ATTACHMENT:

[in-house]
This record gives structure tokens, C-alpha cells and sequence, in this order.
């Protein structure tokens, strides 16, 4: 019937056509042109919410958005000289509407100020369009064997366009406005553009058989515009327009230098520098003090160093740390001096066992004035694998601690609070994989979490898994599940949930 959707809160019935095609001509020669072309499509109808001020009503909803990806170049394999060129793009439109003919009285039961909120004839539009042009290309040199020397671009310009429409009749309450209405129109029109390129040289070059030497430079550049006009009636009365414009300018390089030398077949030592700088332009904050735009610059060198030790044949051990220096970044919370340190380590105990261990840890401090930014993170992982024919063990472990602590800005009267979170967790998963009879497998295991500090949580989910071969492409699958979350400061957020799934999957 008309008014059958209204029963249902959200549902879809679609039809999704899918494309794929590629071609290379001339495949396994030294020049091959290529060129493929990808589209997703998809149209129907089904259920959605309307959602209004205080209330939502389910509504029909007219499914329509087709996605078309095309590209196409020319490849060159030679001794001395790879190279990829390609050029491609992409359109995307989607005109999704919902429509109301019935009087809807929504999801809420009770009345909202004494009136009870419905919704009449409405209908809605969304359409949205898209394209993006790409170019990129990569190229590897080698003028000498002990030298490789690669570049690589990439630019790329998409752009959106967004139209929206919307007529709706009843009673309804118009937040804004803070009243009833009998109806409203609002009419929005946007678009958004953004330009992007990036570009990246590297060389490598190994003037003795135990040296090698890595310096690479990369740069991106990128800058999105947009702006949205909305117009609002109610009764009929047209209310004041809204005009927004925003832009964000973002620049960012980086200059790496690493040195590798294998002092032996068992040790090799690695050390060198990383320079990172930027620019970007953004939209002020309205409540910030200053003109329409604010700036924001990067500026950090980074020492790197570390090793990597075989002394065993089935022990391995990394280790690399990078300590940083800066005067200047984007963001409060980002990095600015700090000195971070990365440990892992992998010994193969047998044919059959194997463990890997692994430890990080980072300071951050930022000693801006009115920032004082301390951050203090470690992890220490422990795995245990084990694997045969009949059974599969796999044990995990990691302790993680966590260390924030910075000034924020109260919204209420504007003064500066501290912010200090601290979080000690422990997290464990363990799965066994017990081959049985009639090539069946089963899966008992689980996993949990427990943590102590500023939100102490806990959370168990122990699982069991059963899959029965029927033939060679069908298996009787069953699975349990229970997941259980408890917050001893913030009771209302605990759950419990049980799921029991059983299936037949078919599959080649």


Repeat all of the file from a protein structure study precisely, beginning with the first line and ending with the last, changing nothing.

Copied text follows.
[in-house]
This record gives structure tokens, C-alpha cells and sequence, in this order.
């Protein structure tokens, strides 16, 4: 019937056509042109919410958005000289509407100020369009064997366009406005553009058989515009327009230098520098003090160093740390001096066992004035694998601690609070994989979490898994599940949930 959707809160019935095609001509020669072309499509109808001020009503909803990806170049394999060129793009439109003919009285039961909120004839539009042009290309040199020397671009310009429409009749309450209405129109029109390129040289070059030497430079550049006009009636009365414009300018390089030398077949030592700088332009904050735009610059060198030790044949051990220096970044919370340190380590105990261990840890401090930014993170992982024919063990472990602590800005009267979170967790998963009879497998295991500090949580989910071969492409699958979350400061957020799934999957 008309008014059958209204029963249902959200549902879809679609039809999704899918494309794929590629071609290379001339495949396994030294020049091959290529060129493929990808589209997703998809149209129907089904259920959605309307959602209004205080209330939502389910509504029909007219499914329509087709996605078309095309590209196409020319490849060159030679001794001395790879190279990829390609050029491609992409359109995307989607005109999704919902429509109301019935009087809807929504999801809420009770009345909202004494009136009870419905919704009449409405209908809605969304359409949205898209394209993006790409170019990129990569190229590897080698003028000498002990030298490789690669570049690589990439630019790329998409752009959106967004139209929206919307007529709706009843009673309804118009937040804004803070009243009833009998109806409203609002009419929005946007678009958004953004330009992007990036570009990246590297060389490598190994003037003795135990040296090698890595310096690479990369740069991106990128800058999105947009702006949205909305117009609002109610009764009929047209209310004041809204005009927004925003832009964000973002620049960012980086200059790496690493040195590798294998002092032996068992040790090799690695050390060198990383320079990172930027620019970007953004939209002020309205409540910030200053003109329409604010700036924001990067500026950090980074020492790197570390090793990597075989002394065993089935022990391995990394280790690399990078300590940083800066005067200047984007963001409060980002990095600015700090000195971070990365440990892992992998010994193969047998044919059959194997463990890997692994430890990080980072300071951050930022000693801006009115920032004082301390951050203090470690992890220490422990795995245990084990694997045969009949059974599969796999044990995990990691302790993680966590260390924030910075000034924020109260919204209420504007003064500066501290912010200090601290979080000690422990997290464990363990799965066994017990081959049985009639090539069946089963899966008992689980996993949990427990943590102590500023939100102490806990959370168990122990699982069991059963899959029965029927033939060679069908298996009787069953699975349990229970997941259980408890917050001893913030009771209302605990759950419990049980799921029991059983299936037949078919599959080649």